A SPIDER that experts thought was extinct has turned up in Weymouth.

RSPB volunteers at Radipole Lake Nature Reserve have rediscovered a species not seen for more than 100 years. The spider Hypsosinga heri was last seen in the UK in 1912.

Volunteers were amazed to spot a female of the species while carrying out a routine butterfly survey at Radipole Lake.

The discovery was actually made some months ago but the species has only been confirmed and details announced today. More have since been spotted but strangely, no males have been seen.

Volunteer Allan Neilson said: “Sara Cookson, Jacquie Rayner and myself were nearing the end of a butterfly survey last summer when we saw a very small brightly-coloured spider on flowers near the side of one of the nature reserve’s paths.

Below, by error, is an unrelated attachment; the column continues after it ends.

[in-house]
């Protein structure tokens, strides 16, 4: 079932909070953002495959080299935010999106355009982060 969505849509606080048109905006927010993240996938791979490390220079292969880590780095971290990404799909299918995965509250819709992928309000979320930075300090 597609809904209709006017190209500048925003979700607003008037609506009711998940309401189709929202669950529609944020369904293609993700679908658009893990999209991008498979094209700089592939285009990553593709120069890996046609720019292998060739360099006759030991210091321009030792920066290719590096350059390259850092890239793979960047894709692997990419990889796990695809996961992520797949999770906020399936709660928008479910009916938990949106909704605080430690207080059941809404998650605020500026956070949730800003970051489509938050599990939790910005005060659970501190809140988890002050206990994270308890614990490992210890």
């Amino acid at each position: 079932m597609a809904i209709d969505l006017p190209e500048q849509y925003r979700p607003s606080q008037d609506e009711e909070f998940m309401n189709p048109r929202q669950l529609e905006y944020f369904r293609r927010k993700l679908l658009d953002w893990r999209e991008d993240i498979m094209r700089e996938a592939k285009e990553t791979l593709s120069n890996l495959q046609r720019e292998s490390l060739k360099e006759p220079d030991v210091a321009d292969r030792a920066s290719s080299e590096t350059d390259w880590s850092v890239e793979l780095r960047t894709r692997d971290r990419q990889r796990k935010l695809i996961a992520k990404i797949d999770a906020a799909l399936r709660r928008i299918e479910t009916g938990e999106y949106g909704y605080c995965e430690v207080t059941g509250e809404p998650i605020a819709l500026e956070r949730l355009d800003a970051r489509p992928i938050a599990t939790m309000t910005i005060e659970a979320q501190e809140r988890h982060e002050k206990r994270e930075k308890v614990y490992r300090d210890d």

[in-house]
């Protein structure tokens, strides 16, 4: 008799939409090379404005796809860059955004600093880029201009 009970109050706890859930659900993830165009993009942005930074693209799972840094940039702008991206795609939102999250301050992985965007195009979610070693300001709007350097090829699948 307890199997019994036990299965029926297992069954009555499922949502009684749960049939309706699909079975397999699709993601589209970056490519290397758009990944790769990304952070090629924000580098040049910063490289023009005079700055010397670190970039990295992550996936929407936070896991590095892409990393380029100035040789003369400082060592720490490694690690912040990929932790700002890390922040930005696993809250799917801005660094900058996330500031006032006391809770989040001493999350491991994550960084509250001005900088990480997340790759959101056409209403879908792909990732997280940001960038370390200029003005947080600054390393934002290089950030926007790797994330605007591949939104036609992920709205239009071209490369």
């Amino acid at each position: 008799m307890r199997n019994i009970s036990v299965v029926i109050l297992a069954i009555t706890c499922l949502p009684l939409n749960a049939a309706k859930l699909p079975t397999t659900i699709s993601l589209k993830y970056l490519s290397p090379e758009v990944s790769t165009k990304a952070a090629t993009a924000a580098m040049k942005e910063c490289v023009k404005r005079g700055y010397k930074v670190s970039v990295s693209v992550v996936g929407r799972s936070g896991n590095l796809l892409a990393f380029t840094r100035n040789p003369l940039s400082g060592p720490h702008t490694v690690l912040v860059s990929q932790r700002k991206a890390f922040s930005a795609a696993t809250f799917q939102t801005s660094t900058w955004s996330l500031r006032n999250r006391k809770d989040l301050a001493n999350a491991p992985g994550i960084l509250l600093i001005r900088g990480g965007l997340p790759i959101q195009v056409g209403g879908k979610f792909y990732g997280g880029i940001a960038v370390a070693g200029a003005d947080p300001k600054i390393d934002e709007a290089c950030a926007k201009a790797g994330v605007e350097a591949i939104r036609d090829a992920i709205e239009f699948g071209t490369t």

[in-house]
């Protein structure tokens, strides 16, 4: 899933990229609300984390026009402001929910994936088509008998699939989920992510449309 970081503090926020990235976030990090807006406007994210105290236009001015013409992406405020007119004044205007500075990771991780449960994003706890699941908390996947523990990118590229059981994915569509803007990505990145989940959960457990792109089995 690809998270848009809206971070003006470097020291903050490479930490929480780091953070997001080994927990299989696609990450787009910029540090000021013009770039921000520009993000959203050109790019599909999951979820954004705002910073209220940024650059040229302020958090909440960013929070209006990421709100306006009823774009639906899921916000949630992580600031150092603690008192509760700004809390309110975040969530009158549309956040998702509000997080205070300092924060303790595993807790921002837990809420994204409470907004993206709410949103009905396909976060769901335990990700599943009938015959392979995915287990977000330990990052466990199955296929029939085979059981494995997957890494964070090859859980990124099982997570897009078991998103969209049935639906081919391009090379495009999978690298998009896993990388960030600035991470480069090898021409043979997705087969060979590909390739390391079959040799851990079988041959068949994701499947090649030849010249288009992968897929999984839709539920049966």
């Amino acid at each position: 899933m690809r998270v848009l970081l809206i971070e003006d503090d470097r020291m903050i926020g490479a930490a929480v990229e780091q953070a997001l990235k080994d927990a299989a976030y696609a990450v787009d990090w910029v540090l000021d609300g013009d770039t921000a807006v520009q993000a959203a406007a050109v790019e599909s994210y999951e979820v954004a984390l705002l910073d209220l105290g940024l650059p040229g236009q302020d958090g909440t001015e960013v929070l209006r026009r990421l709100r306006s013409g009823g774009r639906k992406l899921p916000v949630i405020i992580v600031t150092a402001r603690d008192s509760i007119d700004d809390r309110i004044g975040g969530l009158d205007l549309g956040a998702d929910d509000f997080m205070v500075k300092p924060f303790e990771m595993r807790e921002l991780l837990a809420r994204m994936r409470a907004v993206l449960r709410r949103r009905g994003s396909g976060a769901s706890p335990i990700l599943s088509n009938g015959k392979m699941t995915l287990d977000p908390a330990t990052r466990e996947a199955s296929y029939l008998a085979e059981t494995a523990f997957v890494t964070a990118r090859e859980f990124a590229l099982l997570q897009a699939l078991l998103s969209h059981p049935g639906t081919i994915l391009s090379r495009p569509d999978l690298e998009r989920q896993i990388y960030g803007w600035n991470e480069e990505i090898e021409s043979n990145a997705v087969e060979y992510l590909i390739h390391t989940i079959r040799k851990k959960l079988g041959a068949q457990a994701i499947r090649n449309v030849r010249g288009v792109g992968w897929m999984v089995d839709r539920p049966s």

“I took some photographs, checked my field guide and posted them to the Spider Recording Society’s web forum asking for help. It took a while, but we were delighted that the spider was confirmed as Hypsosinga heri – or Harriet as we’ve called her.”

Despite repeated surveys the only two previous accepted UK records of the spider were in 1898 and 1912 at Wicken Fen near Ely, Cambridgeshire, and it was on the point of being removed from the British list.

In May, Allan and Sara found two females on the reserve and in the past few days a second group has been found at the Lodmoor reserve.

Allan added. “This year we’ve had three more sightings of this tiny spider in moderately tall vegetation near reeds and we’re wondering where else might it be found. But so far, all we’ve found are females – which begs the question: where are the males?”

RSPB South West spokesman Tony Whitehead said: Our West Country reserves are always full of natural surprises, and iI"It’s wonderful to hear stories like this where, in giving nature a home, we can provide not only for birds, but for spiders like Harriet.

"And, best of all, Radipole Lake is very much an urban reserve, so who knows, maybe there are other Harriets in people gardens?"

In providing for nature in our back yards it’s good to think what we might be helping."